Can you leave the pettifoggery to the Republicans? What good can Obama do if he's under a constant hail of criticism from the Right AND the Left? And do you also realize it's only been three days since he's got the job?

Sit down and shut the hell up until he ACTUALLY screws the pooch, o.k.?

Posted by: Dr. Morpheus on January 23, 2009 at 3:02 AM | PERMALINK

"...or a special civil or military system."..."

This is the dream of the republican right wing crazies...another Gitmo on US soil to hold "certain" suspects without any rights at all. Never an intention of the Obama camp...and not serving the idea of Justice in his administration.

Posted by: joey on January 23, 2009 at 3:07 AM | PERMALINK

Was there any mention of persons already convicted under the military tribunals? If the rules are unfair now, what about those who were convicted without right to legal representation? Are they to be retried? Anyone know?

Posted by: Heather on January 23, 2009 at 5:55 AM | PERMALINK

For U.S. locations, consider the NIMBY problem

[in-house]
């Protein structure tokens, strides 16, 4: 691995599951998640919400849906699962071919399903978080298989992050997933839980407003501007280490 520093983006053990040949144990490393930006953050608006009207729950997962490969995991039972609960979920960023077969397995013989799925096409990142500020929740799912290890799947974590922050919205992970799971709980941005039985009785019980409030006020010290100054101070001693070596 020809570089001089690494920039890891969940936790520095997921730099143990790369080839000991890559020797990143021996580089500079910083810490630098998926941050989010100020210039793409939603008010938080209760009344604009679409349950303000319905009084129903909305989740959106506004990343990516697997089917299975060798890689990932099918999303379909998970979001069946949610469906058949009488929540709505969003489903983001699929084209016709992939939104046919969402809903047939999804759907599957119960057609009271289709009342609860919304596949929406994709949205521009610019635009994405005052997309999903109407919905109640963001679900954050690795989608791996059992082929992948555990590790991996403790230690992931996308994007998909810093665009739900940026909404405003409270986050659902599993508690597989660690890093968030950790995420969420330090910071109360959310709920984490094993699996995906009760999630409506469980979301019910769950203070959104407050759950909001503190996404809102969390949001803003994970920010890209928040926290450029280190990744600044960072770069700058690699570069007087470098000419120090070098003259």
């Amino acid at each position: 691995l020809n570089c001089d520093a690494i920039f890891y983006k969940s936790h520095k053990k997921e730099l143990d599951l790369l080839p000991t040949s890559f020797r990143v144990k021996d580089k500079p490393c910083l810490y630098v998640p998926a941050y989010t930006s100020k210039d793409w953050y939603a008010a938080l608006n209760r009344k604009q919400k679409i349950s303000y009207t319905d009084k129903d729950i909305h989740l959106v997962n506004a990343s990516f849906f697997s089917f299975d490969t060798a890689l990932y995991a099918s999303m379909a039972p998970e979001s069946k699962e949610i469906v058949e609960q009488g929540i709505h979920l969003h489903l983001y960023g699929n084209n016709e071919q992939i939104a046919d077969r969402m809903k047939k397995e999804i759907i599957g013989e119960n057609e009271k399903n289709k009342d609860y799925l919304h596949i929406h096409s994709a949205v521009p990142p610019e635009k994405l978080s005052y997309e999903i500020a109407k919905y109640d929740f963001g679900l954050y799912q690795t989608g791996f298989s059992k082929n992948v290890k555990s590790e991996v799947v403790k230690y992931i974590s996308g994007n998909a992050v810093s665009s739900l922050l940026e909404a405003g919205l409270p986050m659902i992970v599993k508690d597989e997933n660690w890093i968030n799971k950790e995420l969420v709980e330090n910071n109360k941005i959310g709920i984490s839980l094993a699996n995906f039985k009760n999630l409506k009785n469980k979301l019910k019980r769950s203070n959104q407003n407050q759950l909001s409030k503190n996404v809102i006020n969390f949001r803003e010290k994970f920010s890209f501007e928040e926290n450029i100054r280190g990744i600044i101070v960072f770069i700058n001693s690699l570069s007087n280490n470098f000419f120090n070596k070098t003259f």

Oh, swell, Marler, you refer to the rabid neocon rag Commentary. Big surprise.

It's utterly astonishing -- or it would be, if we were dealing with a person with even a shred of honesty or shame -- that after your blithe predictions of Obama's continuing Bush's policies are explicitly and rapidly rejected, you still pretend you aren't as wrong about this issue as you are about everything else.

Bullshit like this is why no one mistakes you for an honest commentator. Your shameless support of Bush's illegal and immoral policies are why no one mistakes you for a decent human being.

Shame on you, Marler.

Posted by: Gregory on January 23, 2009 at 9:18 AM | PERMALINK

rebw,

You know what I mean. The Republicans had years running the show and they were a complete disaster. And it was Bush who insisted on governing as though 90% of the country had voted for him even though he actually lost the popular vote in 2000 (and very possibly the election as well). So I couldn't care less how much the Republicans are upset by what Obama does now.

Posted by: Lee on January 23, 2009 at 10:17 AM | PERMALINK

Luther,

Interesting...this is someone Bush released to his buddies the Saudis in 2007, whom they supposedly "rehabilitated." Thanks for confirming his incompetence in dealing with terrorism yet again.

Posted by: Gregory on January 23, 2009 at 11:17 AM | PERMALINK